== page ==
WDST, Woodstock, New York

WDST is a well known radio station in Woodstock, NY. Formatically, I would call it Adult Album Alternative (AAA) and it is one of my favorite stations to listen to. We also do the engineering work for this station.  While I was there last week, I snapped a few pictures of the studios:

WDST air studio, Woodstock, NY
WDST air studio, Woodstock, NY

All of the studio use Audioarts R-60 consoles, which are in good condition considering their age.  Lots of guest microphones and the windows look out into a performance venue.

WDST music library, located in hallway outside of studio
WDST music library, located in hallway outside of studio

The music library is extensive.

WDST main production room
WDST main production room

The production room, another R-60 console. I don’t know where the microphone disappeared to, perhaps it was borrowed by the morning show.

WDST technical operation center
WDST technical operation center

Technical Operation Center (TOC). WDST uses NextGen from RCS for music storage, playback and automation.  Other equipment includes ISDN, POTS phone, Distribution Amps, Limiters, streaming computer, STL, etc.

WDST transmitter, Broadcast Electronics FM5C
WDST transmitter, Broadcast Electronics FM5C

The transmitter site is on Hallihan hill, across the street from the old ATT long lines site. The station uses a Broadcast Electronics FM5C transmitter.

WDST forward power meter
WDST forward power meter

Forward power, almost five whole kilowatts of flame throwing power.

WDST antenna, Hallihan Hill, Kingston, NY
WDST antenna, Hallihan Hill, Kingston, NY

The antenna is a Shively 6810 2 bay half wave spaced.

It lives! The PRE BMX III

I have just finished putting back together this PRE BMX III console.

PRE BMXIII analog audio console, reassembled
PRE BMXIII analog audio console, reassembled

We basically ripped the guts out of this unit and in doing so, I was reminded of how well these things are built.  The PRE BMX series consoles were truly wonders of audio engineering.  It is a testament to their ruggedness and serviceability that so many of these units are still in use twenty to thirty years after they were manufactured.

This console suffered some pretty bad water damage to the backplane:

PRE BMXIII module backplane
PRE BMXIII module backplane

Which was replace, along with many switches and buttons.  The Mic2, Mic3 and CD1 modules seemed to have taken most of the damage, there were several logic ICs and IC sockets that needed to be replaced on those modules.  Of course, this was not inexpensive; the parts were somewhere north of $3K plus about 40 man hours of labor… that adds up fast.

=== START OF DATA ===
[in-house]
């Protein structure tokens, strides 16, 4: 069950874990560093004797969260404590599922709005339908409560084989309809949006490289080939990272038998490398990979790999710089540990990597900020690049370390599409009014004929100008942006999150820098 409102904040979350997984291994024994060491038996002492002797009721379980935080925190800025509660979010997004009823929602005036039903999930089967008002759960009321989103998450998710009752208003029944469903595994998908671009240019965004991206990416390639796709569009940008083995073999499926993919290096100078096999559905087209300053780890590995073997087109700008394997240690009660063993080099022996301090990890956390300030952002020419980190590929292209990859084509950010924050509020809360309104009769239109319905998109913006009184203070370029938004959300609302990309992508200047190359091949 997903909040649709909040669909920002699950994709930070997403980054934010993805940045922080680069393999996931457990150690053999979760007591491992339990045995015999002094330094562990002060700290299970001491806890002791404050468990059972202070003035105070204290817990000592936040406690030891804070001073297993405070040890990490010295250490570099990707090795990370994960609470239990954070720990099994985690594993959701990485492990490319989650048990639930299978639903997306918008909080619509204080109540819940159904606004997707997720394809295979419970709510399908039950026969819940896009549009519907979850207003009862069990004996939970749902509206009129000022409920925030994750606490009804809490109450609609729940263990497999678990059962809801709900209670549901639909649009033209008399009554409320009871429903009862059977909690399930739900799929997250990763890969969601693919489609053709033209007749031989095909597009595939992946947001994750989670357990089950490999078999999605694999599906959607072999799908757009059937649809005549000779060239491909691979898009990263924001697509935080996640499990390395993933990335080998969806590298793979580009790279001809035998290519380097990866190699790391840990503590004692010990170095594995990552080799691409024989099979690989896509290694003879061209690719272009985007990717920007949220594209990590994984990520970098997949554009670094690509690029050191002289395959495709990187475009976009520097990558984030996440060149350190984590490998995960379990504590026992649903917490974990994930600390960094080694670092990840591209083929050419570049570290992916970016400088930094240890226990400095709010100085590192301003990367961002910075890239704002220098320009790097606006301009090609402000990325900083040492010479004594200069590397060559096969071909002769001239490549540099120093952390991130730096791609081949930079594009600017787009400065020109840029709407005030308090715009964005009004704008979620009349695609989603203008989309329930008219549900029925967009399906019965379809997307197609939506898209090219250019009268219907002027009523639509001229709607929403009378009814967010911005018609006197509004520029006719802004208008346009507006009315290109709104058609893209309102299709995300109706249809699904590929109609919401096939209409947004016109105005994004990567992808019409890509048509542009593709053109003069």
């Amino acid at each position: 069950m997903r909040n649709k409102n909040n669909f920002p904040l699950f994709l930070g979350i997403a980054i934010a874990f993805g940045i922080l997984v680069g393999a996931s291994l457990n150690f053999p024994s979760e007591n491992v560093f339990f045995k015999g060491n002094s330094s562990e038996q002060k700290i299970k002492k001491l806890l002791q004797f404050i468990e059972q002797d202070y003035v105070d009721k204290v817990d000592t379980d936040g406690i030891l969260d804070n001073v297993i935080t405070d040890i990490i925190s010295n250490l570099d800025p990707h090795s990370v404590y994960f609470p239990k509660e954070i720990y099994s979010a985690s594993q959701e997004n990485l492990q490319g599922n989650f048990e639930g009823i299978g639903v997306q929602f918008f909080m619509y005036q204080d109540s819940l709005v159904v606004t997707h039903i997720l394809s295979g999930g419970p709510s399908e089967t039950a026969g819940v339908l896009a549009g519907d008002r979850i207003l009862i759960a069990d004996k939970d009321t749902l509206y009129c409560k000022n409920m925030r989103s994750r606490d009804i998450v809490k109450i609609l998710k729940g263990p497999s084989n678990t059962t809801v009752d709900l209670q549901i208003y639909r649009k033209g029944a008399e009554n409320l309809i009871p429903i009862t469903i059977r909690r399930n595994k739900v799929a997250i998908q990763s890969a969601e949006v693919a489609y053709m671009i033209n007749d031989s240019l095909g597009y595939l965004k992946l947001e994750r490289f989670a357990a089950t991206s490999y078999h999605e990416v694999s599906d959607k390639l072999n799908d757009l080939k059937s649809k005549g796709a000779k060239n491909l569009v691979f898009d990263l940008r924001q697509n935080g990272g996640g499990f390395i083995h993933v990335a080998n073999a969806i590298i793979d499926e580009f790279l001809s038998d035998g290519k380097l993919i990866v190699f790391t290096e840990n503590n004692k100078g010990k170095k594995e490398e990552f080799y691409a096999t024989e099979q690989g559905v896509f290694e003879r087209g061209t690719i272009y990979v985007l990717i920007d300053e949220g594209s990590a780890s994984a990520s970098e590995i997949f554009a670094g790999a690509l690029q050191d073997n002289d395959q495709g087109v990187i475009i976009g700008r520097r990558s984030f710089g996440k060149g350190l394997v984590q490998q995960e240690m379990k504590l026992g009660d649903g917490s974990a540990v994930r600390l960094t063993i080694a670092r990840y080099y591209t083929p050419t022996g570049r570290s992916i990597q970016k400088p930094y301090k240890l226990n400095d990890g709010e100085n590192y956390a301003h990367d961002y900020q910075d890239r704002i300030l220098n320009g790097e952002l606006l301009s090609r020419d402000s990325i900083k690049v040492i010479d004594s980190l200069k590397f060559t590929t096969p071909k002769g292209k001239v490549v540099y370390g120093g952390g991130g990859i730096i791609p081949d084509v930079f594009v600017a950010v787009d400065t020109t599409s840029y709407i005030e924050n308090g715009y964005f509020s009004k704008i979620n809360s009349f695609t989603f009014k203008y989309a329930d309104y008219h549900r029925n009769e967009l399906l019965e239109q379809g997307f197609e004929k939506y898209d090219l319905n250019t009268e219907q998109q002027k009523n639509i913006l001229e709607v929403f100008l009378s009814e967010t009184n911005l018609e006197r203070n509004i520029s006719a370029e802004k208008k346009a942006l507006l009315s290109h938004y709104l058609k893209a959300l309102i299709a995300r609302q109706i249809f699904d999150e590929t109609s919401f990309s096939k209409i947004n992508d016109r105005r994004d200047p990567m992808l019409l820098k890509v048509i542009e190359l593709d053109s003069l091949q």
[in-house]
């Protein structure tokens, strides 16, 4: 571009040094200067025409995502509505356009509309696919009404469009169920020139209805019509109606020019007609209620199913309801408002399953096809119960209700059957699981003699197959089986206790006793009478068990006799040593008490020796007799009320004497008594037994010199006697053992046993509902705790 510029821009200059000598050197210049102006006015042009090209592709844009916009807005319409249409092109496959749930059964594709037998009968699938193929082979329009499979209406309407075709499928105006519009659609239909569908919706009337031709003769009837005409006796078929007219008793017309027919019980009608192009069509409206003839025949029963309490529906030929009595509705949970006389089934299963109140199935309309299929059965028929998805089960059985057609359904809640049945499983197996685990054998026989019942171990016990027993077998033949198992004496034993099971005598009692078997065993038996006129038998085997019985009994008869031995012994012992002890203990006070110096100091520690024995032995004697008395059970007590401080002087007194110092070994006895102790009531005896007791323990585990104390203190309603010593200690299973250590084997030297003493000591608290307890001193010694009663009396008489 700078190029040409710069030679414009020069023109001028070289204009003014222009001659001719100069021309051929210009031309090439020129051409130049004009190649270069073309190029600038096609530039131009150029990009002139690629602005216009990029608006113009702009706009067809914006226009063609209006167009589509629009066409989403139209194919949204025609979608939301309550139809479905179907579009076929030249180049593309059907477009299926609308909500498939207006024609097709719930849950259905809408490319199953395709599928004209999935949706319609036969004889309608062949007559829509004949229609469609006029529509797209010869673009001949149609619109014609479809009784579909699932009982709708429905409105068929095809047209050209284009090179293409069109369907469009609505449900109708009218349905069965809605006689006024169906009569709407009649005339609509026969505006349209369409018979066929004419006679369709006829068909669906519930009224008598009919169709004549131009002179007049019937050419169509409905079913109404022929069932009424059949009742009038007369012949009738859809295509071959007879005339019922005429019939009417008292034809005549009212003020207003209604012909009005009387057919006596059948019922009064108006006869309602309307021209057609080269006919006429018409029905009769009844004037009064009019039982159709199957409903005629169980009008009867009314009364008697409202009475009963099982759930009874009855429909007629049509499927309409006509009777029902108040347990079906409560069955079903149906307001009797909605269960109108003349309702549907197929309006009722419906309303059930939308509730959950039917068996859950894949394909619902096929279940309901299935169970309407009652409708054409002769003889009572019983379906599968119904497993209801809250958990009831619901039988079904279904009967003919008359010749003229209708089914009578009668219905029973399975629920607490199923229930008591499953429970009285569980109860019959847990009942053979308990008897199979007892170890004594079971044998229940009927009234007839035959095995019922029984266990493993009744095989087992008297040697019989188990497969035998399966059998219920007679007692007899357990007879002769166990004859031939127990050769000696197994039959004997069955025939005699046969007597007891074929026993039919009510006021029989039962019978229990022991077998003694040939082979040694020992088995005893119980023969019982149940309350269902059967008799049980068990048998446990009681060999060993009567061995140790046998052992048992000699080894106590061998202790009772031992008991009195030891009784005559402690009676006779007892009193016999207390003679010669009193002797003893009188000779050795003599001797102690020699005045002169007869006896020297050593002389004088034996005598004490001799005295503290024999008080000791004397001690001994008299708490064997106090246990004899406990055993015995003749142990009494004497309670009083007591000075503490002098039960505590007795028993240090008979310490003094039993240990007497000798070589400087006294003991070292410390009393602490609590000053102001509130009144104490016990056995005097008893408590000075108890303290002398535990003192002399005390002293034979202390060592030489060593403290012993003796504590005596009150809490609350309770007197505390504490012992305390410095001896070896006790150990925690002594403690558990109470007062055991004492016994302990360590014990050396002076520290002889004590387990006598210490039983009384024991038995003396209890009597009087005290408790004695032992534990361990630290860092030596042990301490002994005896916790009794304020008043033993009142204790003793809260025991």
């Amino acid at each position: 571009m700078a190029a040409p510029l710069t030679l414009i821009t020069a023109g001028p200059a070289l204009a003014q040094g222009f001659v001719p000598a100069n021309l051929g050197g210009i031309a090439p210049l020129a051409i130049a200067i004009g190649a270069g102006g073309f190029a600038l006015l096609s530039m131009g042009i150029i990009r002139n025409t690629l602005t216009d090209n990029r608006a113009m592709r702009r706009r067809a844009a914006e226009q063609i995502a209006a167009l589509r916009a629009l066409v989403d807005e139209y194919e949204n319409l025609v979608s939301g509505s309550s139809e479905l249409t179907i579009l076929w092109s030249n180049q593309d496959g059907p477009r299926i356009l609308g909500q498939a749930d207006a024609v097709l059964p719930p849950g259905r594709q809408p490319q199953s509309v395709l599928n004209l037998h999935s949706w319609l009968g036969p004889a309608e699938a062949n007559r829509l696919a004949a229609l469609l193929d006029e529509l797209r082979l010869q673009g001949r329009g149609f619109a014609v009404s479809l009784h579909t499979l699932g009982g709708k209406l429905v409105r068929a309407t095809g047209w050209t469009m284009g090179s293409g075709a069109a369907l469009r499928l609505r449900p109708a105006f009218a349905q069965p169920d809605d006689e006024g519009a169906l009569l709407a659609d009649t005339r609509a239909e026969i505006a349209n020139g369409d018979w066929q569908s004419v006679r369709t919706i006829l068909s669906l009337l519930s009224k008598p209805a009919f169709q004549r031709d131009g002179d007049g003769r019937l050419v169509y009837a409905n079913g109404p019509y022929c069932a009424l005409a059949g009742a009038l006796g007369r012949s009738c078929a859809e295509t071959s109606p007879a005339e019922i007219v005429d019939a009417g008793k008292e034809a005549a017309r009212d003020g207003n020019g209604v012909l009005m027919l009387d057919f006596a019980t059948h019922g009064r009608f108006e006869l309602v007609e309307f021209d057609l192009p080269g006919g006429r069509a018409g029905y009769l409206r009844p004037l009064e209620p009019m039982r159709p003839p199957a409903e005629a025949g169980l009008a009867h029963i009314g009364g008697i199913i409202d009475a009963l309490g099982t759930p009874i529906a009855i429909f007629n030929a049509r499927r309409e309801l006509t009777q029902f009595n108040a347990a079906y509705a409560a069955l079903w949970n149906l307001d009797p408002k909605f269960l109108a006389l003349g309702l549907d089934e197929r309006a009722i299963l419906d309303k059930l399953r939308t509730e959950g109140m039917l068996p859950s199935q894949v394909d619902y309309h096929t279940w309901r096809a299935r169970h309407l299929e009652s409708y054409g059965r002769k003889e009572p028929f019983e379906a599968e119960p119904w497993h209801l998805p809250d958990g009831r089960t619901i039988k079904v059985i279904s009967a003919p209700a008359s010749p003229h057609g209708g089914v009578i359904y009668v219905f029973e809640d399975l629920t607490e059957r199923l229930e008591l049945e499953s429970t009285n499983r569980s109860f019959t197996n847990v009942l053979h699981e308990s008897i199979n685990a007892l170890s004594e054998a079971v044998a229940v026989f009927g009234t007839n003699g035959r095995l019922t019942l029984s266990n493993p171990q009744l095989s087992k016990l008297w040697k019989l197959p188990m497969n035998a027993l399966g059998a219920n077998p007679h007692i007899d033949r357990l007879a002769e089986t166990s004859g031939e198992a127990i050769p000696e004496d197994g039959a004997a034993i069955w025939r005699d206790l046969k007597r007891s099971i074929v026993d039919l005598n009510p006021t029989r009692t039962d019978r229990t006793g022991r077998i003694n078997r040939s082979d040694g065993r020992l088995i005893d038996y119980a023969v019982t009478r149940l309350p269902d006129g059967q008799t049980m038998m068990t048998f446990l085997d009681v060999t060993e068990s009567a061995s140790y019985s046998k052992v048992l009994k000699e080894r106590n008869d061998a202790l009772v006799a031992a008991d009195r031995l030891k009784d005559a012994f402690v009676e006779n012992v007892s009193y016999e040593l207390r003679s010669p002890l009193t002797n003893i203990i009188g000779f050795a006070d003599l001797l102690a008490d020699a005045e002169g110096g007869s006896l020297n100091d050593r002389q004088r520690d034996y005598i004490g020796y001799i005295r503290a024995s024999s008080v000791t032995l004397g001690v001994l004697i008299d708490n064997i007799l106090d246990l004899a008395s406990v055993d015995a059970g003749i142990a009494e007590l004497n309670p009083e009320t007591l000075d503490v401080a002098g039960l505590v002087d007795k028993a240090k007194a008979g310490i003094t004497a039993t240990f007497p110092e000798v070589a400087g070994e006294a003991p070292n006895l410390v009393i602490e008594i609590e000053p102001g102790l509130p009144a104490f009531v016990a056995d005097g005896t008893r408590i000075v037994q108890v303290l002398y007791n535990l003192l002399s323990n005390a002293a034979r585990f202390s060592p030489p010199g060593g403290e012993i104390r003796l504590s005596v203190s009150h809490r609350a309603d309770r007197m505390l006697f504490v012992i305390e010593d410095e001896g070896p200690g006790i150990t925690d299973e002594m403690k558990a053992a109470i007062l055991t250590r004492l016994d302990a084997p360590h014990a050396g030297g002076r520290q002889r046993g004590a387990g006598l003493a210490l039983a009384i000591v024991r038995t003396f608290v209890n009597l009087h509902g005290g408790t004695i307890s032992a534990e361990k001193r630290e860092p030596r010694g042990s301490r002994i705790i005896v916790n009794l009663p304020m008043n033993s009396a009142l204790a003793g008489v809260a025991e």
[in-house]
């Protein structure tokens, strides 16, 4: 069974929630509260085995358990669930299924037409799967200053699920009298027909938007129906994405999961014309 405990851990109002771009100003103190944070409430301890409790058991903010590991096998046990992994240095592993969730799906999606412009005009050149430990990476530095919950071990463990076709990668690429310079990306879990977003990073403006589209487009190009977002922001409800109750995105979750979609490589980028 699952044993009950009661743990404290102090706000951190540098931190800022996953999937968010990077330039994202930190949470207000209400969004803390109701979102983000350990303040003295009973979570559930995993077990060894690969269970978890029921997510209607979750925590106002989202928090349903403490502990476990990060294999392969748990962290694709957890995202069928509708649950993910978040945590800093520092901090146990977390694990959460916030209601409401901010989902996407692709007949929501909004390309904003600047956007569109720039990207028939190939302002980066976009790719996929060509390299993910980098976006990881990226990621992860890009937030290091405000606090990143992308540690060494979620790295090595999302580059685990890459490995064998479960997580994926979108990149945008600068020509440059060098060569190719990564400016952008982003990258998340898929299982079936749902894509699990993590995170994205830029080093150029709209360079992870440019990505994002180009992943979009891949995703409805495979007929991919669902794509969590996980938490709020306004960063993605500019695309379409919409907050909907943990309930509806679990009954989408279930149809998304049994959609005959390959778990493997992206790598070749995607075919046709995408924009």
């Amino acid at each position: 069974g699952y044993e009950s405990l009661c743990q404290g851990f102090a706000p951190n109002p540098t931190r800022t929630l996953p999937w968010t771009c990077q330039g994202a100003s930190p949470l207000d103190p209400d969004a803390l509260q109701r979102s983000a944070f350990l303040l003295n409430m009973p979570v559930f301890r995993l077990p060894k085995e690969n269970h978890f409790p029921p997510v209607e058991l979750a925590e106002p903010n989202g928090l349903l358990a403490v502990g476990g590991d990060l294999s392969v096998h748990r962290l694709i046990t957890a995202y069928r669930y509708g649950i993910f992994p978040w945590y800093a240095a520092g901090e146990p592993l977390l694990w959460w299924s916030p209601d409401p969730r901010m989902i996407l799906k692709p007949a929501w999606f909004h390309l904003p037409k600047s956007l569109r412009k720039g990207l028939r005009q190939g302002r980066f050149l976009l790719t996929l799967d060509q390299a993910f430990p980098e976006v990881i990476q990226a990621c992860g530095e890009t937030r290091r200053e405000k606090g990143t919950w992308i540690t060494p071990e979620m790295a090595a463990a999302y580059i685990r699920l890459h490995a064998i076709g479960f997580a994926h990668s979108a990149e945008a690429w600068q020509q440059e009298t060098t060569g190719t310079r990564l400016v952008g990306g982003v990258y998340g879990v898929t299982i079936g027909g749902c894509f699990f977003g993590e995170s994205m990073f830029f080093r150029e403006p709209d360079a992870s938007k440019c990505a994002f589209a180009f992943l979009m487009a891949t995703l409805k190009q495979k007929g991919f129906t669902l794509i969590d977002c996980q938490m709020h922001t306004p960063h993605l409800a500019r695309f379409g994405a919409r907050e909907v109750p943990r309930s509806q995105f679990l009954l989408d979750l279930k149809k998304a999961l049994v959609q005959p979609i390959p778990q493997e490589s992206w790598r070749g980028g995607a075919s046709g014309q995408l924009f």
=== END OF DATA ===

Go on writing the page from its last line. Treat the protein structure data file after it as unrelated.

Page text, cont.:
The good news, I think that the studio was back in service last night.

Message from the General Manager

Or whatever those guys are called these days:

lumbergh

Especially when that sink is located on the second floor, above the studio on the first floor.  ‘Tis but a small thing really, one of those little details, but in light of the sink also being clogged, it becomes very significant.  That, coupled with the fact that the building is uninhabited at night and disaster is afoot.

Clogged sink
Clogged sink

The water was running slowly all night…

Wet ceiling tiles
Wet ceiling tiles

It filled up the sink.  It ran across the floor.  It soaked the carpet. It seeped into the sub floor and out of the ceiling on the first floor and then into this nice Pacific Recorders BMX III console.

Pacific Recorders BMX III console, draining
Pacific Recorders BMX III console, draining
Pacific Recorders BMX III console, draining/drying
Pacific Recorders BMX III console, draining/drying

You know that burning electronic/plastic smell?  Yeah, that’s it, mixed with stale funky water, wet wood and a nondescript mildewy odor; that is what the room smells like.  Very pleasing.  The furniture below the console was soaked too:

Studio furniture after water damage
Studio furniture after water damage

Some of the input module edge connectors; they didn’t fair so well:

PRE BMXIII burned edge connectors
PRE BMXIII burned edge connectors

The backplane for the power supply buss has to be replaced and these switches with the water bubbles in them, they have to go too:

Pacific Recorders BMXIII buss select switch full of water
Pacific Recorders BMXIII buss select switch full of water

We dried out the furniture with an industrial strength hair dryer.  By three PM we had unsoldered all of the bad parts and cleaned off the modules and the console back plane.

Parts for repairs are on order from Mooretronix.  I doubt this will be repaired before next Tuesday.

Somebody came in and was all “awww, this sucks bla bla bla.”  Well, maybe, but I get paid by the hour and frankly, there are much worse things that I could be doing…

Radio Mayak: Real Russia

I have been following a video blog called “Real Russia” which has the stated goal of portraying life in Russia “as is, no BS.” This is a quick video of Radio Mayak, a state owned/run radio network in Russia. The network originates from Moscow but has a local morning show in various cities. This video was taken in Ufa (Уфа), which is the capital of the Republic of Bashkortostan. It is a little beyond this blog post to describe the political divisions of Russia, if interested, one can wander around in Wikipedia and figure it out.

According to video host Sergey Baklykov, Radio Mayak has been on the air since the USSR days, which explains the very cool (and retro) interval music played at the end of the video.

My take away; radio is radio. Morning show personalities appear to be universal.  Radio studios have missing ceiling tiles and wiring hanging down no matter what country they are in (excepting perhaps Germany, but maybe there too).  Except for the language spoken, this could have been any radio station in any city in the country.